Spike Lee profited from gentrification long before he railed against it.
Louis dubbed parts of the rant “hilarious” and “offensive,” but what disturbed the columnist was the fact that Lee “made epic contributions to the phenomenon he finds so troubling.”
Lee bought the “Hatch House” in 2006 for $16 million and then flipped it recently for double that price.
My friends in nearby Yorkville have been gnashing their teeth for years, complaining about how rents have risen to insane levels, thanks in part to owners buying and flipping high-end properties.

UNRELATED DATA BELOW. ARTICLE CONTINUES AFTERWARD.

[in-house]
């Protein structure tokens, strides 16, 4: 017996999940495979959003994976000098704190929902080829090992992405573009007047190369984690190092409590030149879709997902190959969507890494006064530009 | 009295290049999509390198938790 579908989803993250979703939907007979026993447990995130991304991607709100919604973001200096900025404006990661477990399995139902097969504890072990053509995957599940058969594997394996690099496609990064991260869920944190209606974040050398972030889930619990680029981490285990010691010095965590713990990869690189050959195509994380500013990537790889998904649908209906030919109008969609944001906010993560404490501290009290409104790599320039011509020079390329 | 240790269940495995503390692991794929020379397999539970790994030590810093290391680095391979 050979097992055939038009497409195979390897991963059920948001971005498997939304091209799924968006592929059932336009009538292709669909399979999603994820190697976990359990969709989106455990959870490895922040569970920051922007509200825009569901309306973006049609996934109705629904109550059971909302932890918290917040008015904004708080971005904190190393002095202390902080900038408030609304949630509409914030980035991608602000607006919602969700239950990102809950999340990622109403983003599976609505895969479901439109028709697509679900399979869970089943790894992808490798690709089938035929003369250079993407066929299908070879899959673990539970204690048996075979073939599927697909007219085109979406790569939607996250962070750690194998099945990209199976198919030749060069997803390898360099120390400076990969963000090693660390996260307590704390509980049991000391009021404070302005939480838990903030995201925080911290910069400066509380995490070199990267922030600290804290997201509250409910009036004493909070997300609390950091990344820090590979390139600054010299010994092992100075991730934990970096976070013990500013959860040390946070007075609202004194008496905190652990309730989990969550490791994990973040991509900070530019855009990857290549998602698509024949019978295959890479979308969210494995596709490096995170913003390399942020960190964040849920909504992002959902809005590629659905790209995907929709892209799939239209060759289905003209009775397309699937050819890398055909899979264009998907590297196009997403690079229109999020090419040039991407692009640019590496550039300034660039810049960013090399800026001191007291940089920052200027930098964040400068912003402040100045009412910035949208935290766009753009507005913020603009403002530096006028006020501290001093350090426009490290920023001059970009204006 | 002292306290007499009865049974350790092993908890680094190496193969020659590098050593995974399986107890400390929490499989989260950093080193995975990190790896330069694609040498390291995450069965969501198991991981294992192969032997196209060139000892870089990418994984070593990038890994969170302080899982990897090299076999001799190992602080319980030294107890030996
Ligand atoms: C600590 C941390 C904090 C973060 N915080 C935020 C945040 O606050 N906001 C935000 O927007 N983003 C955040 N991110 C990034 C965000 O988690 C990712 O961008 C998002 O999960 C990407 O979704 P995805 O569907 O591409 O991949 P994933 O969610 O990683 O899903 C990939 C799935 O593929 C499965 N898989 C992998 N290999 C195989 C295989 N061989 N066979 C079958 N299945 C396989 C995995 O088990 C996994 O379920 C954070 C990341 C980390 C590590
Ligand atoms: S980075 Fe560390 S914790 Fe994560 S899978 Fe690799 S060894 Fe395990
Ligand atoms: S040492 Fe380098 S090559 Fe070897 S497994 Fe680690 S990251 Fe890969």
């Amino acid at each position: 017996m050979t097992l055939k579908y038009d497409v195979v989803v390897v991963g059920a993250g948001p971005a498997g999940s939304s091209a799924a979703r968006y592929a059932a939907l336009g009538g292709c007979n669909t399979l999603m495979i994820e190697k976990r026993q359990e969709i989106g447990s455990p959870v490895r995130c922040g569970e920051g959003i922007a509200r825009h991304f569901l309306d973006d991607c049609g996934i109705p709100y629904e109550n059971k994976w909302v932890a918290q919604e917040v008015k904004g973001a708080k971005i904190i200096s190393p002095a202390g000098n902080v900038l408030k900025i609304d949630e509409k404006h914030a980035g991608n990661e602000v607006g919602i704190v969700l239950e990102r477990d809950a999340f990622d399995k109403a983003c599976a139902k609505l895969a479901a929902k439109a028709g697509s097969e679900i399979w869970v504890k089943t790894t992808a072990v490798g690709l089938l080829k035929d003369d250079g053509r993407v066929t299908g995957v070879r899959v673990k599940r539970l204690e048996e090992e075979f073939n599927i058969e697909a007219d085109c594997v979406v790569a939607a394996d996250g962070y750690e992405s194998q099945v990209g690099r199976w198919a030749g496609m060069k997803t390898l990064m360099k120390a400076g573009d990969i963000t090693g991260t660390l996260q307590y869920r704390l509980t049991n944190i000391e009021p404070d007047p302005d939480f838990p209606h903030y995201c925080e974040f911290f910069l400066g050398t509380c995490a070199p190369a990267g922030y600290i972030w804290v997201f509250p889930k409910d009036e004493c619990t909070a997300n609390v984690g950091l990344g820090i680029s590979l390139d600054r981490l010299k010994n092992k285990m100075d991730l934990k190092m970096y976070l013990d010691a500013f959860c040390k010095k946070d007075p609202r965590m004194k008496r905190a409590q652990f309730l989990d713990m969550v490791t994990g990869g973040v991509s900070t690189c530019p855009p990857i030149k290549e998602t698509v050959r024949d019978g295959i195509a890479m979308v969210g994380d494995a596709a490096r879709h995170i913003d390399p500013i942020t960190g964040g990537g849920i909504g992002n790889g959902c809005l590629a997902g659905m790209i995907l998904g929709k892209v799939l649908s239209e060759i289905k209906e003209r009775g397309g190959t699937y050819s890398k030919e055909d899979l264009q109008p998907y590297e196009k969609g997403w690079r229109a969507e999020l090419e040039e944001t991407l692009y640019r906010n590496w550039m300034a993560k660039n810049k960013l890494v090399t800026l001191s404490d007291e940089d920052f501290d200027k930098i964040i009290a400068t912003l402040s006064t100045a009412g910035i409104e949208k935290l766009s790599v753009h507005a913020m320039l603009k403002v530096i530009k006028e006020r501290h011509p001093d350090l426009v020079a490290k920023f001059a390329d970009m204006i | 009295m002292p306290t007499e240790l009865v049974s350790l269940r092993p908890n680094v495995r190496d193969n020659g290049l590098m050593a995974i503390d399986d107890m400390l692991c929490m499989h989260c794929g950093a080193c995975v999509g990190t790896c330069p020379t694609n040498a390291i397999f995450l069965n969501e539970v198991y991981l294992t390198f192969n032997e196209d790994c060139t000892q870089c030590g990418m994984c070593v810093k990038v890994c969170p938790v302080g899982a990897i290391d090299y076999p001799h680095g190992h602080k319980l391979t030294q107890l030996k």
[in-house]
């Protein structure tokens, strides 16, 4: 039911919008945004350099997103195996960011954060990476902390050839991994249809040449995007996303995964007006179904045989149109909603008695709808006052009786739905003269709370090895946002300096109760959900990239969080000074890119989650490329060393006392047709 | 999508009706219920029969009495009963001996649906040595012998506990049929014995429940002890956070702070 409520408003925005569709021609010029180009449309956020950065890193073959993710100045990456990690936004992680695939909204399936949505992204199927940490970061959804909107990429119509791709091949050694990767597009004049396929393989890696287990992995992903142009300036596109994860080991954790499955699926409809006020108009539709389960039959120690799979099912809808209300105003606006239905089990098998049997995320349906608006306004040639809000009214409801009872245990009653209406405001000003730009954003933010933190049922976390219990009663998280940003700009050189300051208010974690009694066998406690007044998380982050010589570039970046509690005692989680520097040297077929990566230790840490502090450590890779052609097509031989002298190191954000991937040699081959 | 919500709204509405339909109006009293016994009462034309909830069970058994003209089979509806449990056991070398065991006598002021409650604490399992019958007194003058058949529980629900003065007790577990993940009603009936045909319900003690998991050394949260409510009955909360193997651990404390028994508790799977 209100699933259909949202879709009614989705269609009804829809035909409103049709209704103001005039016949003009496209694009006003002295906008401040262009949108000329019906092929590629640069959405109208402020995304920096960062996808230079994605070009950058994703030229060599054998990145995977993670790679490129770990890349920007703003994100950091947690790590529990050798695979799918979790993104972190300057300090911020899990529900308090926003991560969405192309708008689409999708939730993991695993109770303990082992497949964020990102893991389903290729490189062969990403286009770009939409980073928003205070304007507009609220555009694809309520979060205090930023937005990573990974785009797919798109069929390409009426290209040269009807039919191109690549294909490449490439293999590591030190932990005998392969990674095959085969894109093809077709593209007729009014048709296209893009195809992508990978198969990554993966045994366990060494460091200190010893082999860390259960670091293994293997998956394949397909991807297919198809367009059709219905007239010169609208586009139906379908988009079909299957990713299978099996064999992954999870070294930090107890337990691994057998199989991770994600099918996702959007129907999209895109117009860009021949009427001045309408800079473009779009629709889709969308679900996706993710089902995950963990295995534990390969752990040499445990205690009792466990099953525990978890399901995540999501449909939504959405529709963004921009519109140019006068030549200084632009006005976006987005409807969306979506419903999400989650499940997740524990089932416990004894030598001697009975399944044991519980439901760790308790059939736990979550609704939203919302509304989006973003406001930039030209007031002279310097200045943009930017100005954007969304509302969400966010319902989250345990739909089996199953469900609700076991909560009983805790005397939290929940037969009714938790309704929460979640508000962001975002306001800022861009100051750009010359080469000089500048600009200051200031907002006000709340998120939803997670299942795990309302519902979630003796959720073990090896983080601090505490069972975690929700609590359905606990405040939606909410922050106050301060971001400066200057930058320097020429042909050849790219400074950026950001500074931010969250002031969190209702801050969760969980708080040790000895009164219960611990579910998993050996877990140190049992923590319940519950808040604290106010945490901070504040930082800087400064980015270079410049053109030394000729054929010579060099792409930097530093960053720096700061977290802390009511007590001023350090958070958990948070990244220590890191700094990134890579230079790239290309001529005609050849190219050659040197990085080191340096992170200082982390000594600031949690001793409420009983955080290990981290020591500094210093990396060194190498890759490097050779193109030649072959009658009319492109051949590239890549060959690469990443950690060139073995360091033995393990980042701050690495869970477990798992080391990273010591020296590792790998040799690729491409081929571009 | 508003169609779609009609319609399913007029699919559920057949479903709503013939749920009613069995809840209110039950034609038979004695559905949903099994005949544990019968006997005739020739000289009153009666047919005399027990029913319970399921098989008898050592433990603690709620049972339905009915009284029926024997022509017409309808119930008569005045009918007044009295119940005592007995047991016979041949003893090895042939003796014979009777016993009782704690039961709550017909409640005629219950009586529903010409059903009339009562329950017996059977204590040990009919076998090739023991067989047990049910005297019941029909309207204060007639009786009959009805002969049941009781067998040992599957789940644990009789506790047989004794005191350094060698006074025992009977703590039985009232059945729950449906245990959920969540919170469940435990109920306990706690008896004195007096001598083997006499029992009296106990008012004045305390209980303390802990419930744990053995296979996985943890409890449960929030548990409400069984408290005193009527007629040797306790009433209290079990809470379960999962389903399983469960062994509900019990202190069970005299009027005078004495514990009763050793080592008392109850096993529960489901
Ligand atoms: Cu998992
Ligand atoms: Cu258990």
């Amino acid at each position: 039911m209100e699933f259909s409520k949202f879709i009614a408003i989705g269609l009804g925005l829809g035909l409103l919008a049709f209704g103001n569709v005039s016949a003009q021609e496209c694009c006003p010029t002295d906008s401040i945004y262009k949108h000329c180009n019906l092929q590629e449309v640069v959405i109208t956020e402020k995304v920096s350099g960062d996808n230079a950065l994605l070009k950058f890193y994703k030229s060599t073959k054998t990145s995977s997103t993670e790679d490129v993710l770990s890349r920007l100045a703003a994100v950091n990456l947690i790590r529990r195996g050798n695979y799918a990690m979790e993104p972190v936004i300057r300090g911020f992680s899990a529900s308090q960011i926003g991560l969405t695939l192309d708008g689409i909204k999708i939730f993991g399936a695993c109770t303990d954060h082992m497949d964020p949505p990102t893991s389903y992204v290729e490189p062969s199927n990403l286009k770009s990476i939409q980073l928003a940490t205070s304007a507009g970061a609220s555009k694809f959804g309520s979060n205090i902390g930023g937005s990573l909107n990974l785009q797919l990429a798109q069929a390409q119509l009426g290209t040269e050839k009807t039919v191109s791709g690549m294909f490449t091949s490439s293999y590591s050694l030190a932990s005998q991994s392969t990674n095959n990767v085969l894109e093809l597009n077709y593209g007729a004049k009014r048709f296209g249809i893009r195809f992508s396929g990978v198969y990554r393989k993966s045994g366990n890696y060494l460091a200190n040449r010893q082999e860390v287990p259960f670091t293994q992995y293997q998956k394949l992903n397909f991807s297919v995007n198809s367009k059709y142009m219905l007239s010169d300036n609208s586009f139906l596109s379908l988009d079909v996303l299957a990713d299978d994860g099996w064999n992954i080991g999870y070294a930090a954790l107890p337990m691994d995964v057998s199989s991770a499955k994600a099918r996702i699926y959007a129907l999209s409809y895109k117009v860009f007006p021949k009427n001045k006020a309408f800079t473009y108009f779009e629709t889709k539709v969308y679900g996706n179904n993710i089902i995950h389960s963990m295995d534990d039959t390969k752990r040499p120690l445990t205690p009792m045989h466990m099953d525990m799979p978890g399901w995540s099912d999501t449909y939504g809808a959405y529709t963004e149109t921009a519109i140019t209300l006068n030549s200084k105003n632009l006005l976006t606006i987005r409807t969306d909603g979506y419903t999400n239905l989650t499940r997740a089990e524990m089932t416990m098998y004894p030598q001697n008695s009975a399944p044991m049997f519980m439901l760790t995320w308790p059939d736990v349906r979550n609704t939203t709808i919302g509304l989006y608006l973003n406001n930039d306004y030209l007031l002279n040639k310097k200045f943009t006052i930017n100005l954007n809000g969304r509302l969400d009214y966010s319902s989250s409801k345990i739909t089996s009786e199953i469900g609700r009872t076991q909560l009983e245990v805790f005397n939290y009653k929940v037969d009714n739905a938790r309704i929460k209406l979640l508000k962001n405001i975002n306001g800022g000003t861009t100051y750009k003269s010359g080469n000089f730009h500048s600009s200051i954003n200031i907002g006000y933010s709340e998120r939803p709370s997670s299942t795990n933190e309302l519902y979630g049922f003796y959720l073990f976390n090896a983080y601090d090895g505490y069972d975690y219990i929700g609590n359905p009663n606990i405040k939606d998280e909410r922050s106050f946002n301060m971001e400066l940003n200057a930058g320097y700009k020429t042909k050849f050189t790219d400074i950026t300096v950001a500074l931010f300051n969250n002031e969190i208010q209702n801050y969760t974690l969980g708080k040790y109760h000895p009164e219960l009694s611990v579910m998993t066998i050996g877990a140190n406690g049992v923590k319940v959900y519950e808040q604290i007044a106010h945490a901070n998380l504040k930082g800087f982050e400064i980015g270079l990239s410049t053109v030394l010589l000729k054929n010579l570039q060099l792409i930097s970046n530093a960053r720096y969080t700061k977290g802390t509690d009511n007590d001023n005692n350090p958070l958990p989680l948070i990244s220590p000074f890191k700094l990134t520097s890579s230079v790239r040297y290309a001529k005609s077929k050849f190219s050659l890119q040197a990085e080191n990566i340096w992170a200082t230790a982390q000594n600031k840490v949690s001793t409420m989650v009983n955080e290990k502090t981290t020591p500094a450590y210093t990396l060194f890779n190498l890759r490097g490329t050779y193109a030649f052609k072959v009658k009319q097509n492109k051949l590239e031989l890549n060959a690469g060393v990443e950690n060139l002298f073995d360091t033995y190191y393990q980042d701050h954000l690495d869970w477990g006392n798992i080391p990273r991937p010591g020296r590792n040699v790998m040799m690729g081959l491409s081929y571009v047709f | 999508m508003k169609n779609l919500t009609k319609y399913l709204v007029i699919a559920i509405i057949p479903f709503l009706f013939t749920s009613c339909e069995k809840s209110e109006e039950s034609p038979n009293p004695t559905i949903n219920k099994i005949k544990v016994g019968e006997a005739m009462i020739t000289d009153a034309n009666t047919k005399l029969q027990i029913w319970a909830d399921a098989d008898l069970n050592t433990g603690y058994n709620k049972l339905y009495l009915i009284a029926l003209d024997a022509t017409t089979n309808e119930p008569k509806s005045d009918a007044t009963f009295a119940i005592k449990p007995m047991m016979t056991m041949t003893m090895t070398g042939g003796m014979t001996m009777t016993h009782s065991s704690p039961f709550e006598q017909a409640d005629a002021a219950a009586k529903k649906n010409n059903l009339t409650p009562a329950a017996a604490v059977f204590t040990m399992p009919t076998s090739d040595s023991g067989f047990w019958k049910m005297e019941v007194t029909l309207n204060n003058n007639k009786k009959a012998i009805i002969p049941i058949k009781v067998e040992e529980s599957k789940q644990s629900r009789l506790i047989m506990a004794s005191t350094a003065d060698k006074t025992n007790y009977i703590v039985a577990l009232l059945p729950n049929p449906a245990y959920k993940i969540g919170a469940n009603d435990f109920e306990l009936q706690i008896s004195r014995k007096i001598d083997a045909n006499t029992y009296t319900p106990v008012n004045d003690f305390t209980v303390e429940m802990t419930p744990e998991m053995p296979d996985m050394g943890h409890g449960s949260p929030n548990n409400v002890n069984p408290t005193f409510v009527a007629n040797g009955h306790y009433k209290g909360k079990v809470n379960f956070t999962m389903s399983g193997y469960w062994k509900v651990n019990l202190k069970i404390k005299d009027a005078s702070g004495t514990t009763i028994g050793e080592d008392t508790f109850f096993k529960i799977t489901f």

Lee did the same with other properties, pocketing a tidy income in the process. Along the way, he got more involved in real estate with similarly lucrative results.
That is what happens when the efforts of a marketing genius like Lee add rocket fuel to the blazing fire of gentrification.
There’s nothing wrong with Lee’s real estate adventures: He, like every New Yorker, has the right to buy, hold or sell whatever property he can afford, and try to get rich in the process. But it’s not okay when the language of complaint sours into one of exclusion, or even menace.